Erling Anarchist Haaland
Can Pep Guardiola finally drive a Ferrari?
“When you buy me, you are buying a Ferrari,” Zlatan Ibrahimović added some Zlatan spice to his autobiography from 2011 when he was describing his spell in Barcelona. “If you drive a Ferrari, you put premium petrol in the tank, you hit the motorway and you step on the gas. Guardiola filled up with diesel and took a spin in the countryside. He should have bought a Fiat.”
Twelve years on, another Ferrari has arrived in Pep’s garage. If Zlatan was a sharp, intense Modena, then the new one is that wild F40 twin-turbocharged V8 engine Ferrari, which centrifugal and centripetal and who-know-what forces make you squirt like an average BBC viewer during the King Charles’ accession ceremony.
Boy, has he arrived! It is only October, and he already has 22 goals to his name. When he drops his head on his chest for better aerodynamic effect and gallops in super long steps while his arms are uncontrollably swinging, as a defender, you can just pray the motherfucker won’t hit you. Untameable! He breaks all the defensive structures and in a split second, he is already in the space three meters in front of you, waiting for the ball. And then, when he is about to hit the ball, only for a moment, his body gets the composure needed for execution before his limbs finally lose form again in an uncontrollable celebration. He is so dominant that he produces that peak Virgil van Dijk effect, which makes you ask yourself: “Is this even legal?”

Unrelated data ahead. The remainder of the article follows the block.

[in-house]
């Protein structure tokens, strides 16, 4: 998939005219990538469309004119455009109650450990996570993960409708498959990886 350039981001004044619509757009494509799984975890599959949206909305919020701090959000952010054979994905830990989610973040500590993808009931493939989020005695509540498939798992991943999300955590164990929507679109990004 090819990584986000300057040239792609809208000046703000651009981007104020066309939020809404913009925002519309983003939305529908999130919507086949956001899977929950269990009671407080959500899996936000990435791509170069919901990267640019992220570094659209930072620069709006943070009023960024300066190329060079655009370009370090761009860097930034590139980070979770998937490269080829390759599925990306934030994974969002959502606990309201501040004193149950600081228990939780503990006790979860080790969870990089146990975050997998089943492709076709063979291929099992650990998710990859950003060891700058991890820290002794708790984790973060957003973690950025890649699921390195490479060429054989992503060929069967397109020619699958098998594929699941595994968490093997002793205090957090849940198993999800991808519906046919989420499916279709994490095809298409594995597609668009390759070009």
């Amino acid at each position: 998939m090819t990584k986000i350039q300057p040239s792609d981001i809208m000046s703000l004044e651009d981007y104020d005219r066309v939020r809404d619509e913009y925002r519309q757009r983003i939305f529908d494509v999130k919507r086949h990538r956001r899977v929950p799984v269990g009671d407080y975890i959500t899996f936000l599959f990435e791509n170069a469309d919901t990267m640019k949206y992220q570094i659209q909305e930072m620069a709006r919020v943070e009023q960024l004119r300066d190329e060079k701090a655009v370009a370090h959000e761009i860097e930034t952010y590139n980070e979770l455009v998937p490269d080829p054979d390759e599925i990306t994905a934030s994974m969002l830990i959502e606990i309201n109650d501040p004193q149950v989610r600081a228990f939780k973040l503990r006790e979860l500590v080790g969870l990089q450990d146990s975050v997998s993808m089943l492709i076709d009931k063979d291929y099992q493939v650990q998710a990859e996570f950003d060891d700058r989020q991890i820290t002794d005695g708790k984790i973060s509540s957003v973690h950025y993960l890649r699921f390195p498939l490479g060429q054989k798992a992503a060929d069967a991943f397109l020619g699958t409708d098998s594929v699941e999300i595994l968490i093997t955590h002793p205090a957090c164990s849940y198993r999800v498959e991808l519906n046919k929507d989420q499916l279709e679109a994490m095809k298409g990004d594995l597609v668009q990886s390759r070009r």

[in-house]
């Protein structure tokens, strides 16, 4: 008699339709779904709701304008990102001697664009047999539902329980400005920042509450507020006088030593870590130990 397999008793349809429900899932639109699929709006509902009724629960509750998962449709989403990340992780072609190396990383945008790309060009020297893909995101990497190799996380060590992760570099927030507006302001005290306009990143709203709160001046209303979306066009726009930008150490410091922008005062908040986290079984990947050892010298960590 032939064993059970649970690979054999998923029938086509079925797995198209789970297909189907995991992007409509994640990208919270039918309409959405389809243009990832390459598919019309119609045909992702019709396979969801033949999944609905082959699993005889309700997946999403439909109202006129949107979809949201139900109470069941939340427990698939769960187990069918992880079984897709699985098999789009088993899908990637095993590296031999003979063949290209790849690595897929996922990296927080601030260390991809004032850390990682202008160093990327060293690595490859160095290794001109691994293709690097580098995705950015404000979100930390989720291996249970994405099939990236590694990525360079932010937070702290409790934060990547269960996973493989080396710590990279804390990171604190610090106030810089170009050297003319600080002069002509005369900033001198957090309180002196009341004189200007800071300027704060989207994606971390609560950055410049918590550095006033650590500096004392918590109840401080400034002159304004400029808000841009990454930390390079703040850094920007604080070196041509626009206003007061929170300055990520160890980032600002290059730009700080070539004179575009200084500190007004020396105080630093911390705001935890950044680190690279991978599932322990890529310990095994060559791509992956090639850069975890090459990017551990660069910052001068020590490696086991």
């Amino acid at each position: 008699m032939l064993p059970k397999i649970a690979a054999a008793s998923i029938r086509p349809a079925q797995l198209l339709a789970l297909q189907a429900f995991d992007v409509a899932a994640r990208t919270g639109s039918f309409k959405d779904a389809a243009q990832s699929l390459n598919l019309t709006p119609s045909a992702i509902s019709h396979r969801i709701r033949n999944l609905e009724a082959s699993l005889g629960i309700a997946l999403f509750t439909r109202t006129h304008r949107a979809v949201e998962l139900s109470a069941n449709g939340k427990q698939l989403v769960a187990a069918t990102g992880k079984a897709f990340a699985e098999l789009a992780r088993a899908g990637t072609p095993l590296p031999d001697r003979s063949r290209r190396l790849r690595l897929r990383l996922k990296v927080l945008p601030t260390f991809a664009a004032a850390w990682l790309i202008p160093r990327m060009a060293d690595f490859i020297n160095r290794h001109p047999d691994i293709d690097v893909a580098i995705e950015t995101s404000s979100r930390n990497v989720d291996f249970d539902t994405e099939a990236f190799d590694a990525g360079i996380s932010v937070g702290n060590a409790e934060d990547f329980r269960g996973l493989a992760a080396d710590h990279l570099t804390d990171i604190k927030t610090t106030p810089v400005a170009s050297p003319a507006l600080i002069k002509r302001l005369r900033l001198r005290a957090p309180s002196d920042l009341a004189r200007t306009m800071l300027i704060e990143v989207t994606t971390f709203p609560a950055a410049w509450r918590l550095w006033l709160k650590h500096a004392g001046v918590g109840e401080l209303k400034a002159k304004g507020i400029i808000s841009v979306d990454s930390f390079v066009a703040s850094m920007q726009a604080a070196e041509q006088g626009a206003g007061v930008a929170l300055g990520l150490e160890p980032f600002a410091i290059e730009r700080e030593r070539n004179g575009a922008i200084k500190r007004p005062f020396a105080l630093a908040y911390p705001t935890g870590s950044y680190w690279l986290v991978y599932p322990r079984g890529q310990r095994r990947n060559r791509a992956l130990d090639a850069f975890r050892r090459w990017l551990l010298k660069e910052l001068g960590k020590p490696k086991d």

With his unpredictable runs Haaland breaks tactical structures and defensive systems, but that is not all he breaks. You know… His untameable character does not limit to the pitch. Oh, no! He does not submit to structures and systems of any kind. Like Ibrahimović, he carries a dose of anarchism wherever he goes. We could have seen it after his very first Premier League match for Manchester City when he said “shit” in a post-match interview. And then when a journalist, in the higher calling of a moral judge, told him “steady with the language,” Haaland, as a proper piss-taker/anarchist, as if by accident repeated “oh shit,” to the surprise of the journalists and pundits of always order-oriented, manners-driven Sky Sports.
So, how does Pep Guardiola deal with someone so untameable? That very Pep Guardiola who ranks the system higher than anything and anybody, who craves order. He has brought his system to the point of perfection where every single person knows their role and also gives up on their individual needs and desires in the service of the “higher good.”
System requires order. And order requires authority. In Pep’s system, he is the only and unquestionable authority.